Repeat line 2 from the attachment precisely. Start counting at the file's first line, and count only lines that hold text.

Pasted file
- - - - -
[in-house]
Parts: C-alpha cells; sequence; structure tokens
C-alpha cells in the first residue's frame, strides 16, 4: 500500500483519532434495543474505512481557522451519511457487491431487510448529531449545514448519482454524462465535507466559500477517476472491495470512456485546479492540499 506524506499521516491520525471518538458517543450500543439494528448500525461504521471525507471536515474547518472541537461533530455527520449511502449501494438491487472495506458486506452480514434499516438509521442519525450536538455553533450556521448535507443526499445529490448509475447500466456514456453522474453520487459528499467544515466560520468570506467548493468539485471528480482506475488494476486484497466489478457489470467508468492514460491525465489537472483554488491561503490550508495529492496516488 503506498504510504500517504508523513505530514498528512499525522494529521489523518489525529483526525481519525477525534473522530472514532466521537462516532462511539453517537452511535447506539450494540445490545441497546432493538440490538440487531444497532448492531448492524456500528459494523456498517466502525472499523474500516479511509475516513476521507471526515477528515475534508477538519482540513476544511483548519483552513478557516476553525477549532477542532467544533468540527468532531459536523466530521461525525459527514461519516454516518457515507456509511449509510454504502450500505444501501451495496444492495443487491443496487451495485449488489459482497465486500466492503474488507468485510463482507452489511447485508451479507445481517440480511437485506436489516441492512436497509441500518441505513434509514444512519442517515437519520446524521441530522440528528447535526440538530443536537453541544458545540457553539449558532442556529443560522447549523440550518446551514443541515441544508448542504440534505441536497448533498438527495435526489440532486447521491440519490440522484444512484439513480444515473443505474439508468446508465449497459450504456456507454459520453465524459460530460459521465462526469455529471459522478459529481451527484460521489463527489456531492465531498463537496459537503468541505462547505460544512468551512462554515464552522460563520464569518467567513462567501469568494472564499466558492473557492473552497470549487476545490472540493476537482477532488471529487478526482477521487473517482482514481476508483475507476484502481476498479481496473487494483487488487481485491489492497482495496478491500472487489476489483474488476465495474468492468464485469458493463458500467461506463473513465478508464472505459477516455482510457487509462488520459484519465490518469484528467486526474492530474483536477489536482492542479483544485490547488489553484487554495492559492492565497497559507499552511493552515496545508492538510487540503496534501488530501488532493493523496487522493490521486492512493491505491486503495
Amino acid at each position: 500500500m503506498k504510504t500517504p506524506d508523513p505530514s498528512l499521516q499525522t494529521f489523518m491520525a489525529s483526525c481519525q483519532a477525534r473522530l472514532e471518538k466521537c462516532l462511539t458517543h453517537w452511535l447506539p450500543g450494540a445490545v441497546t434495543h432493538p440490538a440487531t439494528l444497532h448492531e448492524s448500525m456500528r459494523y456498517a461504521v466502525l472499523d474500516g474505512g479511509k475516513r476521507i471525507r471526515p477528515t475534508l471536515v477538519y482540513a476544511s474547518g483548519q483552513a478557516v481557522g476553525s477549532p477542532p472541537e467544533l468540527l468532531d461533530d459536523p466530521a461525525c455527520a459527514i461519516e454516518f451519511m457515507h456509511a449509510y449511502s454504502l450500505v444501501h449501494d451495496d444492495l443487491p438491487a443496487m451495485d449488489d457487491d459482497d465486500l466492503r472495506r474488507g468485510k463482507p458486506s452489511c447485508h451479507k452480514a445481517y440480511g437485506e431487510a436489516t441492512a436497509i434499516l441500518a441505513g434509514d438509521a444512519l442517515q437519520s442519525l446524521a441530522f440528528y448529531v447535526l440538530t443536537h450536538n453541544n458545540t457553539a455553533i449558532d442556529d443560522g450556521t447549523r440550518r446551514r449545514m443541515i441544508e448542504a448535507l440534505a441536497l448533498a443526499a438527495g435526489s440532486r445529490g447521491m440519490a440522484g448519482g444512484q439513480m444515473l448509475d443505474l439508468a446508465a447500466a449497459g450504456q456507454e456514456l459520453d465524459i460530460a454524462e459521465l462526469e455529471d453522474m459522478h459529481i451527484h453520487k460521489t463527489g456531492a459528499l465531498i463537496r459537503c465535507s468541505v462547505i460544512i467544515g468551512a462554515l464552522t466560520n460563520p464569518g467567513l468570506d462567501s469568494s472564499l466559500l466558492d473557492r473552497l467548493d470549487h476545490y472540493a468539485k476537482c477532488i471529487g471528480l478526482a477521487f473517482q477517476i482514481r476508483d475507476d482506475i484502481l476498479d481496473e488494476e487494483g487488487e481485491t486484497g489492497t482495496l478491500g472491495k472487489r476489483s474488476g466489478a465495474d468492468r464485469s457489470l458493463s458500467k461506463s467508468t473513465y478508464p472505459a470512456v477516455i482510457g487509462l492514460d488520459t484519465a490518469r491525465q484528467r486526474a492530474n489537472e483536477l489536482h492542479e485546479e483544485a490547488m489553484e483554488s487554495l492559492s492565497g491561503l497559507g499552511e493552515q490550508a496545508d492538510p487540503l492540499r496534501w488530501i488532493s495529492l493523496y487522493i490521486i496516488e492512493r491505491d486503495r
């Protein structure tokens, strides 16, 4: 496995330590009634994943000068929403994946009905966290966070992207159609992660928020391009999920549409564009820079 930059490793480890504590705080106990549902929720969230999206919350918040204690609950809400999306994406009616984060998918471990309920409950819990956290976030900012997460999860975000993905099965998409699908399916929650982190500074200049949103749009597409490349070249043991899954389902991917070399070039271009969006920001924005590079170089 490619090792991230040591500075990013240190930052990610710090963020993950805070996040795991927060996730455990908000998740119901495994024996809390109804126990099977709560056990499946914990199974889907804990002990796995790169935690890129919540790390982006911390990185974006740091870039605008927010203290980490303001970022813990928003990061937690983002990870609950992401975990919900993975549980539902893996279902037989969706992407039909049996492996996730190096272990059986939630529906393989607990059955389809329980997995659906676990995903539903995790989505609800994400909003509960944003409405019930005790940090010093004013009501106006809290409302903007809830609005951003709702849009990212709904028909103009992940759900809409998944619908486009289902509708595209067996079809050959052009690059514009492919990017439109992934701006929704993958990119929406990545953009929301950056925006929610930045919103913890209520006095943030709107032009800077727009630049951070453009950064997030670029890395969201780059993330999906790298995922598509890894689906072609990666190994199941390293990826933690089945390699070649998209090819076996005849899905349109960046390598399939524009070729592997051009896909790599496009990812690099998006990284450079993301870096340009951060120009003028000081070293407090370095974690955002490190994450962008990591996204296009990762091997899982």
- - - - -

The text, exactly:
Parts: C-alpha cells; sequence; structure tokens